|Type:||Trad, Alpine, 14 pitches, 2000', Grade IV|
|Original:||YDS: 5.10+ French: 6b+ Ewbanks: 21 UIAA: VII+ ZA: 20 British: E3 5b [details]|
|FA:||Dave Nettle and Jim Howle, early 1990s|
|Season:||mid summer to early fall|
|Submitted By:||rocky233 on Jul 20, 2006|
|WHITNEY PORTAL ROAD CONSTRUCTION MORE INFO >>>|
|Comments on Edge of Time Arete||Add Comment|
|Show which comments —
By Chris Owen
From: Big Bear Lake
Jul 28, 2006
|Thanks for sharing the link - lots of great info and pictures, plus a downloadable PDF topo.|
By Reuben Shelton
May 31, 2009
|First ascent by Dave Nettle and Jim Howle in the early 90's, impressively done in a push to and from Tahoe.|
From: leeds, ut
Sep 5, 2011
This is not your typical High Sierra route. Many of the pitches are sustained for the grade. Given the lack of traffic the route is heavily vegetated with a large amount of lichen.
approach. We went in early Sep 2011 (a big snow year). The river crossings weren't too bad. I didn't feel like hunting for an optimal dry crossing so the best option for me was wading. We were able to access the route without crampons/ice axe by scrambling up the bergshrund.
descent. We took the gully directly from the summit that points directly toward Ladder Lake, contouring climber's right when it got difficult. With some down-climbing we only had to do one 100 ft rap.
NOTES ON THE ART MESSIER TOPO:
p4. The 10a crack marked here is harder than 10a (harder than the crux IMHO). Not sure if the original intent on the FA was to climb the thin crack in the dihedral. There's also a thin hands (for me) crack on the arete.
p5. Not really a pitch. It's ~30 ft of dihedral leading up to the roof.
p9. The pro was marginal getting up to the roof, but you can protect the thin traverse under the roof with a purple TCU.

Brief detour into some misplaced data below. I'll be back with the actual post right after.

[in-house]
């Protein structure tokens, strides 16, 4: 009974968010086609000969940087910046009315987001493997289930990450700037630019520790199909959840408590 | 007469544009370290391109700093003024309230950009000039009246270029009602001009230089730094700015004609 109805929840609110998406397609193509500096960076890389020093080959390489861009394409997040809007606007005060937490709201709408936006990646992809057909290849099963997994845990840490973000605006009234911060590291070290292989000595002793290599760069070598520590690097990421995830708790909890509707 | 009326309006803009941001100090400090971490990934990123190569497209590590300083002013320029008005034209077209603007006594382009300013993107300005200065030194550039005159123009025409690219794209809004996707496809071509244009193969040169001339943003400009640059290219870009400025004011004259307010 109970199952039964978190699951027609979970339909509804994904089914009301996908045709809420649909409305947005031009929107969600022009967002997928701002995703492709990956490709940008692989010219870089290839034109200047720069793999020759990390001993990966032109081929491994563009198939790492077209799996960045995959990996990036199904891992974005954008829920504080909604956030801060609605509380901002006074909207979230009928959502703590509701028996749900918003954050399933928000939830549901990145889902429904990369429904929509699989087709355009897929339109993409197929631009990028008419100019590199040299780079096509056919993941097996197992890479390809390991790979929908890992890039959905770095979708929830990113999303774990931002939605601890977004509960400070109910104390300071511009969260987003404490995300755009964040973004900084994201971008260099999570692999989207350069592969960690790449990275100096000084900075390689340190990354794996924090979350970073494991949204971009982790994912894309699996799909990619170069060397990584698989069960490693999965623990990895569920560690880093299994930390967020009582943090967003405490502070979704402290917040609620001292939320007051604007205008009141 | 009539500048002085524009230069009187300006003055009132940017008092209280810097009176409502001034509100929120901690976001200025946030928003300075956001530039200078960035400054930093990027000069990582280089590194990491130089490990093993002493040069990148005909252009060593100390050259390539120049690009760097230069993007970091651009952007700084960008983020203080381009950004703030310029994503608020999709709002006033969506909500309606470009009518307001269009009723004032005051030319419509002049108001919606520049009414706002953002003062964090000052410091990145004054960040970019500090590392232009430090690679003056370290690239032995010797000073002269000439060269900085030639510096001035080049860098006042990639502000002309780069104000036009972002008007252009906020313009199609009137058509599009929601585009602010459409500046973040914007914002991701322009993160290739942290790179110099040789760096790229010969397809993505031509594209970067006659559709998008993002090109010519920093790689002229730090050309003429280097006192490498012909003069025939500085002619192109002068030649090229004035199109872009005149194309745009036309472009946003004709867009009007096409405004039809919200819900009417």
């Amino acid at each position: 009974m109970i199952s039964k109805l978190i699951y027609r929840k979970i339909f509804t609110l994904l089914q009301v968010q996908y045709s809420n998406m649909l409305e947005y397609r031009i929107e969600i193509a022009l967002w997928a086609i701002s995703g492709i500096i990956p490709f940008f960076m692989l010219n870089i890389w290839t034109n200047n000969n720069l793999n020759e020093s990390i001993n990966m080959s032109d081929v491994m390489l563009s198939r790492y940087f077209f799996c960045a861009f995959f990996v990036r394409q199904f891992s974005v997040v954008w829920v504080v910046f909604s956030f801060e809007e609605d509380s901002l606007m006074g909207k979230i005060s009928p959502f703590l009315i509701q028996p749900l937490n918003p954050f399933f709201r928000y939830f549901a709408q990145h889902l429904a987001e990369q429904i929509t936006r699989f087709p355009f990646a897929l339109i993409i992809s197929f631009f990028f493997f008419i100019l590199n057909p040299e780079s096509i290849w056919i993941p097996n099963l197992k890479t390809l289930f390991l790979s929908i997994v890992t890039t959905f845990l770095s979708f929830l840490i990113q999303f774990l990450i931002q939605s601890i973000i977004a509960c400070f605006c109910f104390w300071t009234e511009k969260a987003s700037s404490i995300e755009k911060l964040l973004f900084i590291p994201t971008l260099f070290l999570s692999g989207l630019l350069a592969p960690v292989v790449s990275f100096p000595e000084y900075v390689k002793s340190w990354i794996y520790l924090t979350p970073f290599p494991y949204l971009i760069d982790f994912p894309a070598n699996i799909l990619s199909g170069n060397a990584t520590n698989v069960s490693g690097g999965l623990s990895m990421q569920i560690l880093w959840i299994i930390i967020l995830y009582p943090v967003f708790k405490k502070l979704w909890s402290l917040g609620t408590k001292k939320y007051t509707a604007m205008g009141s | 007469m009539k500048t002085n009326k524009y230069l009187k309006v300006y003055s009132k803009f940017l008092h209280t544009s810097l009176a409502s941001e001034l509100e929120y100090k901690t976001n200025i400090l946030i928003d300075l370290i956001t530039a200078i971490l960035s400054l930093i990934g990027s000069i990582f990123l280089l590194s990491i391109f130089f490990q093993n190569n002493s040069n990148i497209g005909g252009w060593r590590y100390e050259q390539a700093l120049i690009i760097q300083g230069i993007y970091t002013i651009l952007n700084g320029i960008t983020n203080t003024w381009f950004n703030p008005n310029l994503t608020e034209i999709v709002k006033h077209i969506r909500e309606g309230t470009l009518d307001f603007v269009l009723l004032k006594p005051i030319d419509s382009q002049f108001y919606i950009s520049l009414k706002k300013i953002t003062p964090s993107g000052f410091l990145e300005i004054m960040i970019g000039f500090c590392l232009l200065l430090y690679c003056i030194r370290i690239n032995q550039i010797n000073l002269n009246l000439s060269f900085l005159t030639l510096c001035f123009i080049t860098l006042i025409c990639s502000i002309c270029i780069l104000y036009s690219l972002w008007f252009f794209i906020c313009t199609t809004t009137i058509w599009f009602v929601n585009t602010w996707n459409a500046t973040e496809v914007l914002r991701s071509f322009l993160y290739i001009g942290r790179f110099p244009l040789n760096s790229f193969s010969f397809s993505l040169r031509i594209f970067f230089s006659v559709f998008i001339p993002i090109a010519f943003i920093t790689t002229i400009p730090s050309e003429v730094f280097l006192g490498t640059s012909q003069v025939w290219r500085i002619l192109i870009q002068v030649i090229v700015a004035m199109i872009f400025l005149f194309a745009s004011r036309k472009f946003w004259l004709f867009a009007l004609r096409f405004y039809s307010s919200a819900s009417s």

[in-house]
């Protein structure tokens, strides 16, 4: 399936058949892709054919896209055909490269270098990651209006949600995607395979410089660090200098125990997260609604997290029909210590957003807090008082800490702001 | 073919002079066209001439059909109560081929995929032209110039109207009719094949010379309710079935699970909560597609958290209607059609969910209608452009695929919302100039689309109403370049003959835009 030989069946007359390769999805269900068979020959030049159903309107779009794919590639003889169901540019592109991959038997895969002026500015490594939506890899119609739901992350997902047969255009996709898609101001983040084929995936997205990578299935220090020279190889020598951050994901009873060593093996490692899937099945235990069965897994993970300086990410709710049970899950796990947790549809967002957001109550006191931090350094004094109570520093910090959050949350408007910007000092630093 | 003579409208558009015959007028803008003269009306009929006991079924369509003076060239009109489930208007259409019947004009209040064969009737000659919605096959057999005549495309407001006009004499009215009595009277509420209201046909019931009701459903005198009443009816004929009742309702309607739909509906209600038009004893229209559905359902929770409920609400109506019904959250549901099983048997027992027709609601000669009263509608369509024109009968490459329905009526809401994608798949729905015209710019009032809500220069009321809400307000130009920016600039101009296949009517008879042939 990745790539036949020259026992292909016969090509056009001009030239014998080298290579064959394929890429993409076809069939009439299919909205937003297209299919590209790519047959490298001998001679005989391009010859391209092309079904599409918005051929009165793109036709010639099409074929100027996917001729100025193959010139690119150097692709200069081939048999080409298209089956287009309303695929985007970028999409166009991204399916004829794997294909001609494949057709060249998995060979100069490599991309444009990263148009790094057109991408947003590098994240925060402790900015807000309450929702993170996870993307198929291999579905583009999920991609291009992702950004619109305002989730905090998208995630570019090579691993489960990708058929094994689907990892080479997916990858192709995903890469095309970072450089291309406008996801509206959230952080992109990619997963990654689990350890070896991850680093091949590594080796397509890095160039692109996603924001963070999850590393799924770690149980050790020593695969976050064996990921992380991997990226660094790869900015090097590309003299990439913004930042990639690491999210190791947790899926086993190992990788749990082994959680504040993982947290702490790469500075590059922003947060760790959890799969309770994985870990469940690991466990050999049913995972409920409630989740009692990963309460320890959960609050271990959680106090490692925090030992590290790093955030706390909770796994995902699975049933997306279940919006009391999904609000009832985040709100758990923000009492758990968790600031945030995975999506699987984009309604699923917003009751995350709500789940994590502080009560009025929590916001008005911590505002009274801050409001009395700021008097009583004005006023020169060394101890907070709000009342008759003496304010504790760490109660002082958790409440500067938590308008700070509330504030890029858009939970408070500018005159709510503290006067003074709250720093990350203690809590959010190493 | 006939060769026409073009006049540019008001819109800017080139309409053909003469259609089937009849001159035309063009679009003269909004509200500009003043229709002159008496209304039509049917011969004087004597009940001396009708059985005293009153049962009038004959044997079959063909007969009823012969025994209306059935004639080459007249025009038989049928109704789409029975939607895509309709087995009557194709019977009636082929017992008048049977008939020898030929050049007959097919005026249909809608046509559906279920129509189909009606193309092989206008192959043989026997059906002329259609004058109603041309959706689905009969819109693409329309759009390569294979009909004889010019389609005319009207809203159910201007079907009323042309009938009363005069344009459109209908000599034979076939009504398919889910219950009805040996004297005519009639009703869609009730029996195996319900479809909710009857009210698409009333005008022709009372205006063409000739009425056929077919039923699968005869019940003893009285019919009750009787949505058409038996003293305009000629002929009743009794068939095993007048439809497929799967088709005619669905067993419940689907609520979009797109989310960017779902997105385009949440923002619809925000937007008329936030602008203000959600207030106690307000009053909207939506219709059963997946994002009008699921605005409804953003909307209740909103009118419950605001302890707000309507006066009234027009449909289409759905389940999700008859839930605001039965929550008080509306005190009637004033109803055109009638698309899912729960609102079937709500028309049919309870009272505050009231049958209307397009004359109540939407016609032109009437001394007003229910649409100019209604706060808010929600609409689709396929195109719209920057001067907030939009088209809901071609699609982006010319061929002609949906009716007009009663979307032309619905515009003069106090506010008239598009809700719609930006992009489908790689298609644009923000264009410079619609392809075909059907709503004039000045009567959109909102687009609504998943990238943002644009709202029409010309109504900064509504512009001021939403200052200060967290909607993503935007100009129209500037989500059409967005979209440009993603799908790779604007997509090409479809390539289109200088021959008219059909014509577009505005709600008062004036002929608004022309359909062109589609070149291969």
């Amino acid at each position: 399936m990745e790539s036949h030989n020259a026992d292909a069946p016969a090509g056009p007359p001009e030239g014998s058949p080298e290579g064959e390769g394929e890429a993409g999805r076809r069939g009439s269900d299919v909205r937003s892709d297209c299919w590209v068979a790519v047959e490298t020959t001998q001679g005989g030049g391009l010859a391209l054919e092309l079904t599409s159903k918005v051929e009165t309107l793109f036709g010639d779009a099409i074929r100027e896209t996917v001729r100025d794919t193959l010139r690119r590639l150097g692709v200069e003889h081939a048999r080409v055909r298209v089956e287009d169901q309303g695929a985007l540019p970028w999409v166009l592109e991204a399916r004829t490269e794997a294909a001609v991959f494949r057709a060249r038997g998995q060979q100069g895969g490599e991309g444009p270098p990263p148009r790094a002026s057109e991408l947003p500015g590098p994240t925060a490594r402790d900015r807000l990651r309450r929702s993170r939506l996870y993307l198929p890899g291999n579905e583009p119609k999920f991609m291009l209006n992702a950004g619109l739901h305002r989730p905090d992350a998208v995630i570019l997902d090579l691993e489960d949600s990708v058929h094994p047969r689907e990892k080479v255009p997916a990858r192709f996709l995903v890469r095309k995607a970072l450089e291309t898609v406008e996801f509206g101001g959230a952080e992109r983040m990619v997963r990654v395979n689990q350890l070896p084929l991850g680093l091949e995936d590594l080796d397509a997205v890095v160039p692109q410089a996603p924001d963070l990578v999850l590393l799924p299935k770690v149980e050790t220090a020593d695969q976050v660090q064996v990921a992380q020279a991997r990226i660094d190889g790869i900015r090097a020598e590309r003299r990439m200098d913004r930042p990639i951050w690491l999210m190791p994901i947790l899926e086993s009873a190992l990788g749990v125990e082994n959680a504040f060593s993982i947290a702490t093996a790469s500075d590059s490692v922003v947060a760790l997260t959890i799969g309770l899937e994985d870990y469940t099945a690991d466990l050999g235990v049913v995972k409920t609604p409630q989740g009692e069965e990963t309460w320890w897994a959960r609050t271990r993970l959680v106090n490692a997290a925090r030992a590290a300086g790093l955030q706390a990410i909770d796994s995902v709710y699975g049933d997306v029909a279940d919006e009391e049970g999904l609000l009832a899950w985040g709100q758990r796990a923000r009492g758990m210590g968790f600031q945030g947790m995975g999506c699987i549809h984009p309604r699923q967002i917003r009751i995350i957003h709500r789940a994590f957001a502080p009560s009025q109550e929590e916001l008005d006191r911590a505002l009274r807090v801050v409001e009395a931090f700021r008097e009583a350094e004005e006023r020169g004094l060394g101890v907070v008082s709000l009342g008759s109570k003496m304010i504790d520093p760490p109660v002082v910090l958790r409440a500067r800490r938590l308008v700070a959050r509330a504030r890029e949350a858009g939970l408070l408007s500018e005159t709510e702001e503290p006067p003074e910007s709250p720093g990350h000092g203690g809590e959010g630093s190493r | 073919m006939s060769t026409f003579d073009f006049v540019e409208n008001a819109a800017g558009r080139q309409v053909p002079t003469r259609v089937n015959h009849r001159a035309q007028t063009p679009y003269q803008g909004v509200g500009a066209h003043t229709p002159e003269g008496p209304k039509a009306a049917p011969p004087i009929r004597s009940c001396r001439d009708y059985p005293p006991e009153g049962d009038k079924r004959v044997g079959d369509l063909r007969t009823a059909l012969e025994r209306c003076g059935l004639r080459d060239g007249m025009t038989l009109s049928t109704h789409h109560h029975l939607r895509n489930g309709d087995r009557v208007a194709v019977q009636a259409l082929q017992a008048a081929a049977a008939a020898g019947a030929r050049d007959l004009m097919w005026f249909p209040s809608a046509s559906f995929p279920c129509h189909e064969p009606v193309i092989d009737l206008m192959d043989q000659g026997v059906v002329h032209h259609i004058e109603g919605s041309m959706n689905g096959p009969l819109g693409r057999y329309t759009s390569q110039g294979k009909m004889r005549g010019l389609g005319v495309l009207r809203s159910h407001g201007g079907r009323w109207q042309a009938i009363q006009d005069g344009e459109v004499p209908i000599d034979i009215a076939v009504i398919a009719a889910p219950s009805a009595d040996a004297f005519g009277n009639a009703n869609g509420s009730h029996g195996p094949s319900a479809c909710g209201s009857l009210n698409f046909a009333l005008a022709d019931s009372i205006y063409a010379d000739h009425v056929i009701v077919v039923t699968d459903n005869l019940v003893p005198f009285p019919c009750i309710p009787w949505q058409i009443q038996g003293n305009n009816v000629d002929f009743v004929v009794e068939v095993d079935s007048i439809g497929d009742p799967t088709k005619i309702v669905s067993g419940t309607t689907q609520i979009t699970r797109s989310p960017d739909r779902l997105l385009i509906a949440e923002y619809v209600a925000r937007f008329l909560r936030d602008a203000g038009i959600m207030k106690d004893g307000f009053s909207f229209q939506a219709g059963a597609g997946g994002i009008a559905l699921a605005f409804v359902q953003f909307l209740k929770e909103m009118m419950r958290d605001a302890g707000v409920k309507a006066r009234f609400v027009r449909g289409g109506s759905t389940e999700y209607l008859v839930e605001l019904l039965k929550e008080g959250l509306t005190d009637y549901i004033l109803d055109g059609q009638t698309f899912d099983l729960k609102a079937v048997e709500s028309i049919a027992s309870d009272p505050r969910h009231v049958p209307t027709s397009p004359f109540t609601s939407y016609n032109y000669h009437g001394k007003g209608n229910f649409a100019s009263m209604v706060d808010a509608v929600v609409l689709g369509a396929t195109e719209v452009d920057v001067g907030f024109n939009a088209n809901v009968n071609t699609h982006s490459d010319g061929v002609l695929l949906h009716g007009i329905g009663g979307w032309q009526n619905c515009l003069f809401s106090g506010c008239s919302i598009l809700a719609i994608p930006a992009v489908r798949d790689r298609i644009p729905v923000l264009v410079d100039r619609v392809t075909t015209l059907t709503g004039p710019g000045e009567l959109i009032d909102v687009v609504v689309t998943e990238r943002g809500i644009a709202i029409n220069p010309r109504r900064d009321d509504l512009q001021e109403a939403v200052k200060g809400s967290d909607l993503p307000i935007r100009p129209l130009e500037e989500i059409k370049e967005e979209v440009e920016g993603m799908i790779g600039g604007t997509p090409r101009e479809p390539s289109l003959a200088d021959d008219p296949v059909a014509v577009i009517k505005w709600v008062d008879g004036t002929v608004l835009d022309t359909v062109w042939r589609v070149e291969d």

p10. This is in the written description, but confusing from the topo. From the large sloping belay ledge step down and traverse right to reach the 5.9/9 crack.
As noted expect the rope lengths to be off. Otherwise the topo was quite helpful.
From: Visalia, CA
Mar 1, 2012
|I don't know if it's just my computer, but the link doesn't open anymore. It's on my to-do list for the summer so I could really use that PDF! Thanks!|
From: leeds, ut
Apr 9, 2012
I can't get to it either. Let me dig around and see if I saved a copy.
Sorry, I checked my old laptop and backups. I didn't save the TR or topo. Also tried pulling up a cached copy from Google with no luck.
There is a topo in Moynier & Fiddler at least in the 1993 version.
By Zoom Loco
Jun 14, 2012
|Very big day to do car-to-car. The climbing is good, and sustained. There is a really good variation to go left from the top of the pillar (pitch 10); we put those beta details and some others in our TR here. pullharder.org/2012/06/14/almo...|
From: Sherman Oaks, California
Oct 9, 2013
Sep 4, 2014
I have a copy of the Art Messier trip report and topo if anyone wants it. Just send me a message.
Did this route last weekend. Found it to be very high quality, and it is very hard to compare to any other route I have done. The commitment factor seemed higher than anything else on the East Side with the overall remoteness, very sustained climbing with lots of lichen, and a somewhat sketchy descent. For example, the S. Face of Conness and Dark Star feel easier and less committing overall. It was awesome! Dave Nettle and Jim Howle are immortalized by putting up this route in the fashion they did.
Here is some additional beta that might help:
Find the start by looking up for the big tree at the top of pitch 3. There is a left facing dihedral at the bottom that you will have to do a few moves to get into. Start down and about 10 feet right of that dihedral depending on snow level. We had no snow.
P1 Go about 150 feet. If the climbing gets thin and hard you have gone up the dihedral too far. Belay in a small alcove about 15 feet below a small dike traverse right. The traverse is right below the flake system that you will take on pitch 2. Maybe 5.8